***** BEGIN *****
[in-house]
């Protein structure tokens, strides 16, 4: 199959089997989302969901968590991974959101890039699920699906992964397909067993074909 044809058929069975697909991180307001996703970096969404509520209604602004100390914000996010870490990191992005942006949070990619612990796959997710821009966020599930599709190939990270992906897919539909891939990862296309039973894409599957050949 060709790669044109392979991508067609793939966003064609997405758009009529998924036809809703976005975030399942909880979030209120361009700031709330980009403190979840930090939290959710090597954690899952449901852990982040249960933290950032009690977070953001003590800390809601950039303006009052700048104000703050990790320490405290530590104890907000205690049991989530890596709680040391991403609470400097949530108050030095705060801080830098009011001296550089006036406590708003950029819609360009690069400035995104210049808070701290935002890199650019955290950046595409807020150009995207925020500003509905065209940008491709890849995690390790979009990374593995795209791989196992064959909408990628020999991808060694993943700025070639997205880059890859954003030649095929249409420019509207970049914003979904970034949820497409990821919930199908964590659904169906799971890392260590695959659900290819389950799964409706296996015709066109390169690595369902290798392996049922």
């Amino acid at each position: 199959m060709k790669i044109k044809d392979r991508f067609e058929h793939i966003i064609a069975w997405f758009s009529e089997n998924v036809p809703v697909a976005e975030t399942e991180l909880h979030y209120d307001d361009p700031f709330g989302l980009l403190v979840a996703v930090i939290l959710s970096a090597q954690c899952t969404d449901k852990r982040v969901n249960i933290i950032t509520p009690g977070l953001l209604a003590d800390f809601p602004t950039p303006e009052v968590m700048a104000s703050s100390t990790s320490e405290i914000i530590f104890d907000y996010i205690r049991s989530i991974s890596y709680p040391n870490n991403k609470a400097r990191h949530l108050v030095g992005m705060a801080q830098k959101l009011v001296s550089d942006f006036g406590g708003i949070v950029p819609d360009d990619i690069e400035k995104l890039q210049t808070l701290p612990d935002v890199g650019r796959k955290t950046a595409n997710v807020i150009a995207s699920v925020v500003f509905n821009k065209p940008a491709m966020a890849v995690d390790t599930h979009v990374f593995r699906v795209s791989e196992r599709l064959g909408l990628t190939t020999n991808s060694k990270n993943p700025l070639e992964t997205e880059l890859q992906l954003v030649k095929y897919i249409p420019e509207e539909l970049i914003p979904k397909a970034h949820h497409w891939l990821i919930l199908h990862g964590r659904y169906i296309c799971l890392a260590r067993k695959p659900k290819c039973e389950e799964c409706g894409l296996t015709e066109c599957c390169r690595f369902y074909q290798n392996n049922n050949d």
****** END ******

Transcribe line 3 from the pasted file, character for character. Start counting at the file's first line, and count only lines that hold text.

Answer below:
């Amino acid at each position: 199959m060709k790669i044109k044809d392979r991508f067609e058929h793939i966003i064609a069975w997405f758009s009529e089997n998924v036809p809703v697909a976005e975030t399942e991180l909880h979030y209120d307001d361009p700031f709330g989302l980009l403190v979840a996703v930090i939290l959710s970096a090597q954690c899952t969404d449901k852990r982040v969901n249960i933290i950032t509520p009690g977070l953001l209604a003590d800390f809601p602004t950039p303006e009052v968590m700048a104000s703050s100390t990790s320490e405290i914000i530590f104890d907000y996010i205690r049991s989530i991974s890596y709680p040391n870490n991403k609470a400097r990191h949530l108050v030095g992005m705060a801080q830098k959101l009011v001296s550089d942006f006036g406590g708003i949070v950029p819609d360009d990619i690069e400035k995104l890039q210049t808070l701290p612990d935002v890199g650019r796959k955290t950046a595409n997710v807020i150009a995207s699920v925020v500003f509905n821009k065209p940008a491709m966020a890849v995690d390790t599930h979009v990374f593995r699906v795209s791989e196992r599709l064959g909408l990628t190939t020999n991808s060694k990270n993943p700025l070639e992964t997205e880059l890859q992906l954003v030649k095929y897919i249409p420019e509207e539909l970049i914003p979904k397909a970034h949820h497409w891939l990821i919930l199908h990862g964590r659904y169906i296309c799971l890392a260590r067993k695959p659900k290819c039973e389950e799964c409706g894409l296996t015709e066109c599957c390169r690595f369902y074909q290798n392996n049922n050949d």